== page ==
> Since -  like many others - I also work in a small lab/ensemble (we make dance work but we don't only do postchoreography), I am interested in how others make their work work, and produce.  I think i am very much still adhering to manufacture, and I know many who also worry about the materialities of our/their work, and yet, a colleague of mine, Olu Taiwo, a fabulous dancer and drummer, someone with whom I've had many endless debates about the "post-choreographic",  just sent me notes from other streets (involving as you can tell, an African & spiritiual perspective
> "I have currently been working in Europe on the reference framework SAWA, a
> European network of street art practitioner and educators, which is proving
> very interesting. The nature of the performances that I am working on at the
> moment is situated somewhere between playing music and a subtle flash mob
> with animation, installation and performance. The performances are not
> 'theatrical' as defined as performing a play for an invited audience;
> however, it does employ 'theatrical elements' in so far as I am interested
> in impromptu performances where various act, devised by the
> performer-artist, occur in site specific areas with a view to stimulating,
> entertaining and provoking a passing public. There is something about public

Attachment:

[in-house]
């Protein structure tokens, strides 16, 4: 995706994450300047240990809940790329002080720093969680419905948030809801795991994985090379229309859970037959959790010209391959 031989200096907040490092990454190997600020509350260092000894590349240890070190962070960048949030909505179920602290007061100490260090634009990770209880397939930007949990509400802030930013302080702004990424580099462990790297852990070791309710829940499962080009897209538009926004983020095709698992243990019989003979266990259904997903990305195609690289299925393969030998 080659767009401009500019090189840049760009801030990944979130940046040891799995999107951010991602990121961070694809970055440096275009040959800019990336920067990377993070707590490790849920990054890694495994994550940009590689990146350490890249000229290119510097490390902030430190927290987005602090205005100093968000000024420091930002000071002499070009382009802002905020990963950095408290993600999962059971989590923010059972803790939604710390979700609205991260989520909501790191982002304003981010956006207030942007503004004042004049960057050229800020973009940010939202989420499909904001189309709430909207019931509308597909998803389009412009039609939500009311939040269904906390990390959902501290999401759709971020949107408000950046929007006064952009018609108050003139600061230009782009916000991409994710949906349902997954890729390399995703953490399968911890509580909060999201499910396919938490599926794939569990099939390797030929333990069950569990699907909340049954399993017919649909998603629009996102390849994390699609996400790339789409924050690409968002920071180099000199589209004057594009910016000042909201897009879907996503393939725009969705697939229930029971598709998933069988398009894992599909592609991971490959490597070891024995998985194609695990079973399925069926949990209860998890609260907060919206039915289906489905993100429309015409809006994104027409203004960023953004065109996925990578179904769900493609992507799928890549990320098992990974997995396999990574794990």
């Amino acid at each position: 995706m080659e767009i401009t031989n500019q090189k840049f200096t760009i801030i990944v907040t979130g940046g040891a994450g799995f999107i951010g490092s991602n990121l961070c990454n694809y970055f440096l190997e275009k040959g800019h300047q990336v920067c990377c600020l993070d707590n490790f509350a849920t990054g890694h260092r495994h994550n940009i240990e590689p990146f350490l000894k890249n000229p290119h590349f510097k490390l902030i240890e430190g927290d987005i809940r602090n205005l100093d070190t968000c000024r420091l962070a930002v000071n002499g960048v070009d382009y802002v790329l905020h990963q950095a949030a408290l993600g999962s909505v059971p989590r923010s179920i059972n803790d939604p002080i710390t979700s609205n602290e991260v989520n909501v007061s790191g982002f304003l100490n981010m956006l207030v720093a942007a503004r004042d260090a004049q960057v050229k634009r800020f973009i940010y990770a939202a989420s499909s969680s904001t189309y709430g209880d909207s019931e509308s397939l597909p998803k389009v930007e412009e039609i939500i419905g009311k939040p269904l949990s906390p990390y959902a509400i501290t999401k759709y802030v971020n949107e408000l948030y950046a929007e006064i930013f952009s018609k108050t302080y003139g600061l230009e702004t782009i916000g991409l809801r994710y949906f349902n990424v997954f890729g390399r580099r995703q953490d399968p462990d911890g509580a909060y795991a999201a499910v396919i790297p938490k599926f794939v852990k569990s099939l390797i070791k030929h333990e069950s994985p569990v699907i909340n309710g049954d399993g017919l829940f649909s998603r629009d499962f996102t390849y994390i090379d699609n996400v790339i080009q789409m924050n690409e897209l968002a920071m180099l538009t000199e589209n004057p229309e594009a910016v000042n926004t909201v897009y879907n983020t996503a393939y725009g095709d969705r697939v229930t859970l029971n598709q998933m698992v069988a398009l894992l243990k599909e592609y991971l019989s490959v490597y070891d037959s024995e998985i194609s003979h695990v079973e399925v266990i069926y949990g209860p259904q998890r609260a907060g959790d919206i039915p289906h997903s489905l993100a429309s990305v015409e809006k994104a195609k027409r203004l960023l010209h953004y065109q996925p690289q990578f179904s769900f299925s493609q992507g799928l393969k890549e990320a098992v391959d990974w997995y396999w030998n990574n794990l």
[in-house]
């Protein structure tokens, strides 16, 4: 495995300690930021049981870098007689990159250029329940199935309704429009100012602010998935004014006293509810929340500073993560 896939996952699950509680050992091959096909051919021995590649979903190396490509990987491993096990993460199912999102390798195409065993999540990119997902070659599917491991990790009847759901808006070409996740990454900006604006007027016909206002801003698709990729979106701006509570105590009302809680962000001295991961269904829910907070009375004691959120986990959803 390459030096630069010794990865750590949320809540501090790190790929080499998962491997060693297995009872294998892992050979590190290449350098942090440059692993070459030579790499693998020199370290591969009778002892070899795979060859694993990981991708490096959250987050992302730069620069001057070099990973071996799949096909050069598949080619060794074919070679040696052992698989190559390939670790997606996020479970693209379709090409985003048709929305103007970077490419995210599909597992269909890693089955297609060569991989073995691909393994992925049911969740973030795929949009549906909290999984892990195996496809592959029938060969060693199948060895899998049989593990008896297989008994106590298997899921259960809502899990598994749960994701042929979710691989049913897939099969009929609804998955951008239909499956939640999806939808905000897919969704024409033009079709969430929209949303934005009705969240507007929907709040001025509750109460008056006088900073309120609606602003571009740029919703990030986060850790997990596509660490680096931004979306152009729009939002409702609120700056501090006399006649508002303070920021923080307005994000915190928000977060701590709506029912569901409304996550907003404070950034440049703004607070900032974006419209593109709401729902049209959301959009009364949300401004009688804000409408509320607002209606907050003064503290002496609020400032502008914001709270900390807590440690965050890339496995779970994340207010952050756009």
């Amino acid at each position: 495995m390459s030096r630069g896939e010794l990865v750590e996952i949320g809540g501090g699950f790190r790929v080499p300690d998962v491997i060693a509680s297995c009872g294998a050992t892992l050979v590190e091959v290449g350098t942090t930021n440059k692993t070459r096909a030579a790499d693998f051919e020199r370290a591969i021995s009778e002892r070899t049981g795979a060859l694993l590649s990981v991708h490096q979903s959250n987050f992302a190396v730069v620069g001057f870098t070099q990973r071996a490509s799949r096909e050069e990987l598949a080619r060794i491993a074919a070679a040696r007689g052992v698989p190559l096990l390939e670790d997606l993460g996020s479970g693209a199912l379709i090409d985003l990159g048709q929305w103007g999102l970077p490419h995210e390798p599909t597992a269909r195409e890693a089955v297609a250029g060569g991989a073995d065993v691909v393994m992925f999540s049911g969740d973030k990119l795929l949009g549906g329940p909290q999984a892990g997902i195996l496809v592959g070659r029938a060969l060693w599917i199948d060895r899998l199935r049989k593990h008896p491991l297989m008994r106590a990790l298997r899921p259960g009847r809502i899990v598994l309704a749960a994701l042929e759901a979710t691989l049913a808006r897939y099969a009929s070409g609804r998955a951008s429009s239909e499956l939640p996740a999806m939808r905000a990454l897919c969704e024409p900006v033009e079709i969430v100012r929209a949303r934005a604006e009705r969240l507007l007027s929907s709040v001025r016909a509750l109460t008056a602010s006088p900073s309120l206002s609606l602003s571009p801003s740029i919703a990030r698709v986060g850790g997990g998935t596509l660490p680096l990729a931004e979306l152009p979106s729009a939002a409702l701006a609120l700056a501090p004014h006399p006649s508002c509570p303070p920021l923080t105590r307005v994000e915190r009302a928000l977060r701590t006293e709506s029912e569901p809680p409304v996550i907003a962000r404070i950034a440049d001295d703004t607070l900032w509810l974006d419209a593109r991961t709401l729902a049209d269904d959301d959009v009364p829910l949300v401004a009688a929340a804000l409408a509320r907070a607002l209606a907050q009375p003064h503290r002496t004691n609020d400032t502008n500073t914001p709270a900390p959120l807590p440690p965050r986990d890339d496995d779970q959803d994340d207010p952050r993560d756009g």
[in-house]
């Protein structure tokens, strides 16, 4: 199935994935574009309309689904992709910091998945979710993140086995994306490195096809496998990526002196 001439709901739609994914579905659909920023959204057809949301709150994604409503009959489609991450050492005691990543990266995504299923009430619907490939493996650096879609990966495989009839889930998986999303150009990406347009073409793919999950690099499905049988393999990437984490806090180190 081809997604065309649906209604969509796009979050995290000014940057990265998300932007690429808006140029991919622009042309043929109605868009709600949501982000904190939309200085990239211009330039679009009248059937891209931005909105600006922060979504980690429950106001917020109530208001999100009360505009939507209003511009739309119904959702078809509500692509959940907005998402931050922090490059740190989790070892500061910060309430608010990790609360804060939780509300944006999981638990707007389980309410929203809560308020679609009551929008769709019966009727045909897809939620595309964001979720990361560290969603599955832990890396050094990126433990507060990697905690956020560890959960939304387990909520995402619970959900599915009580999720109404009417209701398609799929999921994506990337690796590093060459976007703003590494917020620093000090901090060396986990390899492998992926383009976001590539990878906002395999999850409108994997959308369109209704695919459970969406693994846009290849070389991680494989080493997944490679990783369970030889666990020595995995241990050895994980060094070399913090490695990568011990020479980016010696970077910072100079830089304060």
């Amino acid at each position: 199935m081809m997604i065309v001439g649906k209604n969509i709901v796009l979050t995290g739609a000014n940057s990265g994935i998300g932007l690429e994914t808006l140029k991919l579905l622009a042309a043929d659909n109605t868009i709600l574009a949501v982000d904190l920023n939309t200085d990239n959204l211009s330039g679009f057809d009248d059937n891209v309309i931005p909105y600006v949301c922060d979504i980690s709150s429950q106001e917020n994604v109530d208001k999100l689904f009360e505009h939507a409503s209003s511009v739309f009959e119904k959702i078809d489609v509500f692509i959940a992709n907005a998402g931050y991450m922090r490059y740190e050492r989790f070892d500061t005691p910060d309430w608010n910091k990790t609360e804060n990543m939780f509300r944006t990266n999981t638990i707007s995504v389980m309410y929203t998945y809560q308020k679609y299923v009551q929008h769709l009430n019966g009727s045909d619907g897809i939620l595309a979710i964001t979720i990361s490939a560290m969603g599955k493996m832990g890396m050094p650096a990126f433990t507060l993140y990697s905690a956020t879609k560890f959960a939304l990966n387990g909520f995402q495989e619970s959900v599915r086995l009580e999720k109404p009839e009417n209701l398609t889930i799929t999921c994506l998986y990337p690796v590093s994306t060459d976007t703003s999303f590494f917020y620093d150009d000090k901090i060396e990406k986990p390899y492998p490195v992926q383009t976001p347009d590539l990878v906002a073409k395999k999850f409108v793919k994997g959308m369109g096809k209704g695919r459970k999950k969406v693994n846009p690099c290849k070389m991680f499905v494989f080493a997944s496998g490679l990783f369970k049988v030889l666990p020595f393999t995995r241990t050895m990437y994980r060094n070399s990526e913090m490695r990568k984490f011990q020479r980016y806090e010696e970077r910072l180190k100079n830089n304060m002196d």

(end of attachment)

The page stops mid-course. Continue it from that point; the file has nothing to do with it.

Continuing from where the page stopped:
> places that I have always been interested in. 
> So the plan now is to bring the post-choreographic strategic aesthetic to the street. The translation
> and reinterpretation of the Ifá is gathering pace. This is bearing fruit in
> that each verse in the Odùs reveals a poetic formula related to that Odù."  (04/14/2013)
> with regards
> Johannes Birringer
> dap-lab / interaktionslabor
> [ Nathaniel  schreibt]
> I have to admit I kind of like this free radical bit, with only a few provocations now and again...
> Anyhow, while I'm unfamiliar with the Kostanic essay (perhaps you'd like to make a case here so we can all be on the same page?), I believe that while their techniques and practices are quite different, the modes of generosity that are inhabited by both Furtherfield and The Sense Lab are not that different (I am very active with both groups). Of course all on this list understand that neoliberalism (etc) poses a threat to the now widely recognized malleability of bodies and identities, being and becoming. And where groups like Furtherfield critique exploitation, an opposition if you will, The Sense Lab explores becoming otherwise, a proposition. Both are absolutely vital to [insert too many words to begin listing here].